Although the monkey pox it is not as lethal as other viruses, it continues to spread rapidly around the world, however while new cures and protocols are being developed to stop “MonkeyPox”, researchers warn about worrying complications that this disease of zoonotic origin can cause.
In this context, the Center for Disease Control published a report, in which Daniel Pastula, a renowned neurologist and researcher, detected two cases of encephalomyelitis (inflammation of the brain and spinal cord) associated with monkeypox virus infection, recorded in Colorado and in Washington, United States.
As it has become known, the new virus may have mutations and new symptoms and complications can result from this, however the researchers believe that neurologists must be prepared to recognize, diagnose and treat a potential neuroinvasive disease or other neurological signs.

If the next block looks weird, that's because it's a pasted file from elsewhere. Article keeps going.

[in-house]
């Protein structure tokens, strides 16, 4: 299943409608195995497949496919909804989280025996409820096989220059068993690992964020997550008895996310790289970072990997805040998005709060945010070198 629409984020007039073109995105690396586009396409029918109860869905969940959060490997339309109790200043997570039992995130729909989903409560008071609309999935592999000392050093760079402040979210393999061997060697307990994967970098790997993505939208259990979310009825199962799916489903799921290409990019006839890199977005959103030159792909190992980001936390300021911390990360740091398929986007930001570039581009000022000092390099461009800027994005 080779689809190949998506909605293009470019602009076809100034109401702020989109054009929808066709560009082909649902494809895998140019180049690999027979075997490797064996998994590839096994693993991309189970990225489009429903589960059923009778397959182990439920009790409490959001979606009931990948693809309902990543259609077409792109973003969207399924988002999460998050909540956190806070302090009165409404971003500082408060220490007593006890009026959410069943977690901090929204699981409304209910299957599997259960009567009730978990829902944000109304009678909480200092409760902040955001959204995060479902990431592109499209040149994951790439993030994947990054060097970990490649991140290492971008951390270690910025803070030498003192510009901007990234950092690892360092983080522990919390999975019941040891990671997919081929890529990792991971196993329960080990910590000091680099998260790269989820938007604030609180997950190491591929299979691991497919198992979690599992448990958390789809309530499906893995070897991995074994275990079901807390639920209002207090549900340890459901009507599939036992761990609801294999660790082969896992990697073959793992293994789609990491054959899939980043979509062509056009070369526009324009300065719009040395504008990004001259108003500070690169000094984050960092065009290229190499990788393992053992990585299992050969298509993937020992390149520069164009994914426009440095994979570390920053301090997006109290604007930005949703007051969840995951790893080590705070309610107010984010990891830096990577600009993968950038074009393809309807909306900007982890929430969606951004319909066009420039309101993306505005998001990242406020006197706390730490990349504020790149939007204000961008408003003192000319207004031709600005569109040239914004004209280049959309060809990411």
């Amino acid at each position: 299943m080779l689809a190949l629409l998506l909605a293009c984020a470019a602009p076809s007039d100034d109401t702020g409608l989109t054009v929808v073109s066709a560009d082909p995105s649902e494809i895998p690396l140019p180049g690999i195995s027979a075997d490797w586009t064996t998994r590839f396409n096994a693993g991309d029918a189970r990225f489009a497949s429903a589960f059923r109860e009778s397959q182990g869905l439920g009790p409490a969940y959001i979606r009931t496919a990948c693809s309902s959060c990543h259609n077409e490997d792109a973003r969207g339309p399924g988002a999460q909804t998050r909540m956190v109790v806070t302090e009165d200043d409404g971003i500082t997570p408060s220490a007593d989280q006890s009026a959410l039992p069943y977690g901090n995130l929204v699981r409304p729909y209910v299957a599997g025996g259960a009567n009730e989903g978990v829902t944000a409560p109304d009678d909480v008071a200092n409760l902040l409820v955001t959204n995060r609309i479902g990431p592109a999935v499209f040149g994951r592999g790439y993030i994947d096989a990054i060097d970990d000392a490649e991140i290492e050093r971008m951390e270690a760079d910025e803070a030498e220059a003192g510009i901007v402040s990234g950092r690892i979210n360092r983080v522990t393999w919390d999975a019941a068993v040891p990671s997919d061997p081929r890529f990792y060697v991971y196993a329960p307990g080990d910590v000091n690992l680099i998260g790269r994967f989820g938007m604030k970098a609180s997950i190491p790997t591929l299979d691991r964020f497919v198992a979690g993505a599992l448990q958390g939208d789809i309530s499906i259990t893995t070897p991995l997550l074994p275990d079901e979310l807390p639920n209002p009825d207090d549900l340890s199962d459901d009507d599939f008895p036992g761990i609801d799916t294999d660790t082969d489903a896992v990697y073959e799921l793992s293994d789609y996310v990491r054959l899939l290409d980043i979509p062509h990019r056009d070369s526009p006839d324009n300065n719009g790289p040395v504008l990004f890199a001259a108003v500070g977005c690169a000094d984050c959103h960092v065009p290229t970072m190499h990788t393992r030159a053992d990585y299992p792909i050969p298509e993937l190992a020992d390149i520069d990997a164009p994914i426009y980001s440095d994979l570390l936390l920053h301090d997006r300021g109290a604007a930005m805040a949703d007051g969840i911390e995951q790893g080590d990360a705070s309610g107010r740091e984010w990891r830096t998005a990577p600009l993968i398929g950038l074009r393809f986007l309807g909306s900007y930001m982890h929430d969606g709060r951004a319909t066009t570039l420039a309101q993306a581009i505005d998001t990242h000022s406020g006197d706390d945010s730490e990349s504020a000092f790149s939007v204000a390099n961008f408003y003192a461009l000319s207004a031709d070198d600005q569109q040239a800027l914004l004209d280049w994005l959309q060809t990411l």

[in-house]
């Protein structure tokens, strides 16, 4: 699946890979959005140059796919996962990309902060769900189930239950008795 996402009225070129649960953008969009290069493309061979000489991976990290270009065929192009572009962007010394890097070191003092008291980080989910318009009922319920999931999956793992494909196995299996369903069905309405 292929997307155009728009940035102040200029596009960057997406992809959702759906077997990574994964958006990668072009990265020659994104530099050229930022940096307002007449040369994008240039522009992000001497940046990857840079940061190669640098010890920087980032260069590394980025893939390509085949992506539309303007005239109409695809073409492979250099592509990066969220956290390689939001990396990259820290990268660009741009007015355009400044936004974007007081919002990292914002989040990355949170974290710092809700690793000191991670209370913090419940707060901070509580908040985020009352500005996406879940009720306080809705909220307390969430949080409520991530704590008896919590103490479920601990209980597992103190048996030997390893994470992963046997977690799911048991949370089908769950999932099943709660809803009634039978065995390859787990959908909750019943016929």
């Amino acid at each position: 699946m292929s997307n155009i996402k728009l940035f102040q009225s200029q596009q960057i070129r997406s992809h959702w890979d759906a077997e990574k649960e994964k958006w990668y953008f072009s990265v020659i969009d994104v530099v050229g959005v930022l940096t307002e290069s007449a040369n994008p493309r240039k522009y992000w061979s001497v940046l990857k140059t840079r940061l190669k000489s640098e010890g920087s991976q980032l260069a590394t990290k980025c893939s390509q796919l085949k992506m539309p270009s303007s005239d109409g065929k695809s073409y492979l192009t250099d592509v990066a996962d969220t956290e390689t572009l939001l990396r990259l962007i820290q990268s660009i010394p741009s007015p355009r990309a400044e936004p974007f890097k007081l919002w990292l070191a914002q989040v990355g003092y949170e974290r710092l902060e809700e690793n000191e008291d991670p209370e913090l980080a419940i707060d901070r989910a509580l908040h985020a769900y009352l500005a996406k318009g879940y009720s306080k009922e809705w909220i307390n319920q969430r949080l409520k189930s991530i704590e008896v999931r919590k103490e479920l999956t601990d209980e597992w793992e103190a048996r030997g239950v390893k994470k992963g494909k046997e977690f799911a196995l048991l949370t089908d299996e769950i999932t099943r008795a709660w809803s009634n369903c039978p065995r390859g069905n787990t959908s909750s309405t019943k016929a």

It should be noted that the neurological complications of the monkeypox virus are rare, but it is not ruled out that there are more related cases.
The study indicates that patients with this diagnosis manifested inflammation and pain in the spinal cord five days after the presentation of the classic symptoms, and in the other case nine days later.
Likewise, it is reported that the patients were subjected to antiviral medication, steroids and IV immunoglobulin (the latter was withdrawn after a week and they underwent plasmapheresis.
Finally, almost a month later, their symptoms improved and they had been discharged from the hospital, although they needed assistance to walk.
It may interest you: Monkeypox: WHO reports 62,000 cases in 105 countries
On the other hand, A new study suggests that recent cases of monkeypox may have new epidemiological features in which outbreaks are associated with person-to-person transmission outside endemic areas, its authors publish in the open access journal ‘PLOS Pathogens’since it states that the transmission of Person to person has recently become the main mode of transmissionraising fears of previously undetected community spread.
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